the ability to exhibit nonjudgmental awareness, which leads to better decision-making, stronger empathy, deeper relationships, and improved focus.
To me, that definition should be shortened to “the ability to exhibit nonjudgmental awareness.” Once you start having the ability to be conscious of your surroundings in a non-judgmental way, you are better prepared to choose your response as opposed to reacting unconsciously.
Let me share an example from my life:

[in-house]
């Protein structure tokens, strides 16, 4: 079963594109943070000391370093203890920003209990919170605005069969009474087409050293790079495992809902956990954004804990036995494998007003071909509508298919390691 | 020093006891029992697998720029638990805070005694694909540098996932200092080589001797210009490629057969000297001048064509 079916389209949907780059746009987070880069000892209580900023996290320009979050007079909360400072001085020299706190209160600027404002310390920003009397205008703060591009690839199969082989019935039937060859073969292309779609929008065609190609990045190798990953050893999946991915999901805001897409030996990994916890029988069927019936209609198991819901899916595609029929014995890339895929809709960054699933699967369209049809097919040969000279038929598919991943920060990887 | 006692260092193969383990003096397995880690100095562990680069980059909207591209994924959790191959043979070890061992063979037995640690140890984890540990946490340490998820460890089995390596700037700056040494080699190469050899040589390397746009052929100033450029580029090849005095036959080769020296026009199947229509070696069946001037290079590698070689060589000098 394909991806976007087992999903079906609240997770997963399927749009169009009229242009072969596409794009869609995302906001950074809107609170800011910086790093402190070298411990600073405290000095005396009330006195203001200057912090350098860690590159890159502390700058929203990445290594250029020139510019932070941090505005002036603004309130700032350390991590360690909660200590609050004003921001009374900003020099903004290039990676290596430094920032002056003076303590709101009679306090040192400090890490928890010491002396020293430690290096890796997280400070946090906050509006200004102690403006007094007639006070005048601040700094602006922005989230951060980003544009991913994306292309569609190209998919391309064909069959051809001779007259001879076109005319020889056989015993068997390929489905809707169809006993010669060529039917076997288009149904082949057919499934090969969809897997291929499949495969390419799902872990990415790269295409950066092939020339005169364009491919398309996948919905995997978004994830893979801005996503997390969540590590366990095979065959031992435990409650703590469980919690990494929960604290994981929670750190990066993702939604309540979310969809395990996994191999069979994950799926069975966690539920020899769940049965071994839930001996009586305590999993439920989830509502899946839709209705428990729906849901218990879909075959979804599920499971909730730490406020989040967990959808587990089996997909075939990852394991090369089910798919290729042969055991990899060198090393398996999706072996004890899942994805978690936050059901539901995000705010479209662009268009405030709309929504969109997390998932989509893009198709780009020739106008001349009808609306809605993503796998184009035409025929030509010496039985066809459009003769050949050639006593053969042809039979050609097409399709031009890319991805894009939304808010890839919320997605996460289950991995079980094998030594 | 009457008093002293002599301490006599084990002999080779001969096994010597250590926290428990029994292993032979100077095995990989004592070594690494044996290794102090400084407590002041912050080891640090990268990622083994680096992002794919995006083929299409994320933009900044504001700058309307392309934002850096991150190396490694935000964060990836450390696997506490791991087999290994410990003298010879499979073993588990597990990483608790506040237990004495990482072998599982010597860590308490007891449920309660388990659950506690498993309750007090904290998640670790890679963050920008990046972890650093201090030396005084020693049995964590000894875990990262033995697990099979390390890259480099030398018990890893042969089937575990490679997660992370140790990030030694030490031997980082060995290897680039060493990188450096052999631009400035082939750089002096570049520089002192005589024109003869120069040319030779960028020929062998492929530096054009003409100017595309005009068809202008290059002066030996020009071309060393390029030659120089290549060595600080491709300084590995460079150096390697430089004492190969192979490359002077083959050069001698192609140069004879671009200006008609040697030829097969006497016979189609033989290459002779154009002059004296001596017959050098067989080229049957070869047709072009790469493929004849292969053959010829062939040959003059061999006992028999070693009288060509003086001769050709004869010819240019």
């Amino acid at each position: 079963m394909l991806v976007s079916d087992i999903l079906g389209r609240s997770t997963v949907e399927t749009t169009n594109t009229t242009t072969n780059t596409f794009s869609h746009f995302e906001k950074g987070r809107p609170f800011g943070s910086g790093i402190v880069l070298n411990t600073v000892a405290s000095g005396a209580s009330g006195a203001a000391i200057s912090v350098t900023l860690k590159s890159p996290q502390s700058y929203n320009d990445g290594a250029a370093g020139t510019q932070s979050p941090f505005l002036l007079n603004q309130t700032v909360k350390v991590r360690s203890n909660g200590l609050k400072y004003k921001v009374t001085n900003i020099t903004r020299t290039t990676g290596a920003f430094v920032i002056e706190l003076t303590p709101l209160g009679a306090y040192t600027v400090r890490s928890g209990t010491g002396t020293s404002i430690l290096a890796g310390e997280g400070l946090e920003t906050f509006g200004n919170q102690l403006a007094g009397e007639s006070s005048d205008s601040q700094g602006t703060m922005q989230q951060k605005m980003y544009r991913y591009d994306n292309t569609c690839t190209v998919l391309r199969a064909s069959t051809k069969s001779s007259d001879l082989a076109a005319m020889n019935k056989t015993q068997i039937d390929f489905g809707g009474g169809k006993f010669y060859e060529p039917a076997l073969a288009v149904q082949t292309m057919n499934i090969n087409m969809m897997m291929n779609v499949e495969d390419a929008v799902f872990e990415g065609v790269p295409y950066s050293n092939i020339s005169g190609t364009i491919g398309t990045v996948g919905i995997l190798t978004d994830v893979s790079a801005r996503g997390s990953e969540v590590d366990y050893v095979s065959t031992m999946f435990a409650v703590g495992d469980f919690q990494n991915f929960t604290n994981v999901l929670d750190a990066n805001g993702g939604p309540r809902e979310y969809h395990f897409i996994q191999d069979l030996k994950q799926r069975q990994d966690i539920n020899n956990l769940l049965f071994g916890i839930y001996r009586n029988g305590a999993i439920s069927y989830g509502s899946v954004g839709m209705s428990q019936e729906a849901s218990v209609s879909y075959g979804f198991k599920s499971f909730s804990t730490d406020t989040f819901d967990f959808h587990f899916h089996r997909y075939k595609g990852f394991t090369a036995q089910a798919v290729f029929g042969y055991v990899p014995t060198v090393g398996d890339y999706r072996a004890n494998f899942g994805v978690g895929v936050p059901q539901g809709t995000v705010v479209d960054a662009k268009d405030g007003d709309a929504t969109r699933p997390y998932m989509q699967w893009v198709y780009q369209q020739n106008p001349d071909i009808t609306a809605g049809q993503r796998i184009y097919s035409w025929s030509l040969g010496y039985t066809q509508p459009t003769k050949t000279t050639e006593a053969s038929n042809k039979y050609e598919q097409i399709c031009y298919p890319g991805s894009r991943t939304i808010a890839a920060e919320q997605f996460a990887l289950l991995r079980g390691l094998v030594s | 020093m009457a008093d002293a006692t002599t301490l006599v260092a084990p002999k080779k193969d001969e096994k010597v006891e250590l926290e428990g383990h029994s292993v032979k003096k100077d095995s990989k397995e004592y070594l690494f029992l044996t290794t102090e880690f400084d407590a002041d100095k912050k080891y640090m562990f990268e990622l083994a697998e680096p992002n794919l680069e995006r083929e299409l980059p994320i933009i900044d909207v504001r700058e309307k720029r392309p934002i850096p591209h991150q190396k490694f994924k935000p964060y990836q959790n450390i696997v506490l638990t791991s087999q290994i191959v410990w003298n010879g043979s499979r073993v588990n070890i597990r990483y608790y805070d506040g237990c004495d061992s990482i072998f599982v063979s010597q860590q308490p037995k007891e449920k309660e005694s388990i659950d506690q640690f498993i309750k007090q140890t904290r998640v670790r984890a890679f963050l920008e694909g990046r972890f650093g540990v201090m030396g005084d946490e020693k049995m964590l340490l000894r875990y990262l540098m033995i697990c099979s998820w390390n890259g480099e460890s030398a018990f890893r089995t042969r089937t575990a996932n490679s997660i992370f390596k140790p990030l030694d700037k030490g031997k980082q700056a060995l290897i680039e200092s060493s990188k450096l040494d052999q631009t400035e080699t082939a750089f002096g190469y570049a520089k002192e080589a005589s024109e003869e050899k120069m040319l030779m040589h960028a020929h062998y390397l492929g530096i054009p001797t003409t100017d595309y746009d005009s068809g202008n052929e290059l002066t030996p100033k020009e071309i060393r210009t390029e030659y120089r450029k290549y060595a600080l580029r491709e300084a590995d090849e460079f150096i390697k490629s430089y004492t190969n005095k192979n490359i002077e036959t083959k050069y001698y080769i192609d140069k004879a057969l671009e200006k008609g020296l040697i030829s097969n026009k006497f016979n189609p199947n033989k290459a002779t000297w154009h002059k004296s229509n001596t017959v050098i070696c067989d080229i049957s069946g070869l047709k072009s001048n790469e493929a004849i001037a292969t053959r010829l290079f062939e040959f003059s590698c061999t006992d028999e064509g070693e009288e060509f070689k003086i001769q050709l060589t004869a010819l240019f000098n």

I was leading a team of people responsible for trying to resolve a manufacturing problem, while also up against a wall for scheduling because this production problem was about to impact customer deliveries (which would impact the company cash flow, and we would be the first team in over 3 years that didn’t meet the 100% on-time delivery commitment). I had a problem – a part we were building wasn’t up to the quality we needed of it. I had a team of people helping investigate this problem. I had to help them navigate how we were to resolve the issue while at the same time communicating to senior management how we were fixing the problem. Well, for a while, I couldn’t be sure we were fixing the problem. Working with a supplier we were throwing spaghetti against the wall trying to uncover the root cause of the problem and I was getting more and more anxious. My mind went from staying calm and non-judgemental, and started to focus more on the “what if we fail, what if we can’t find the root cause, what if we can’t recover, how will management see this, what are the impacts to the manufacturing team on the floor…”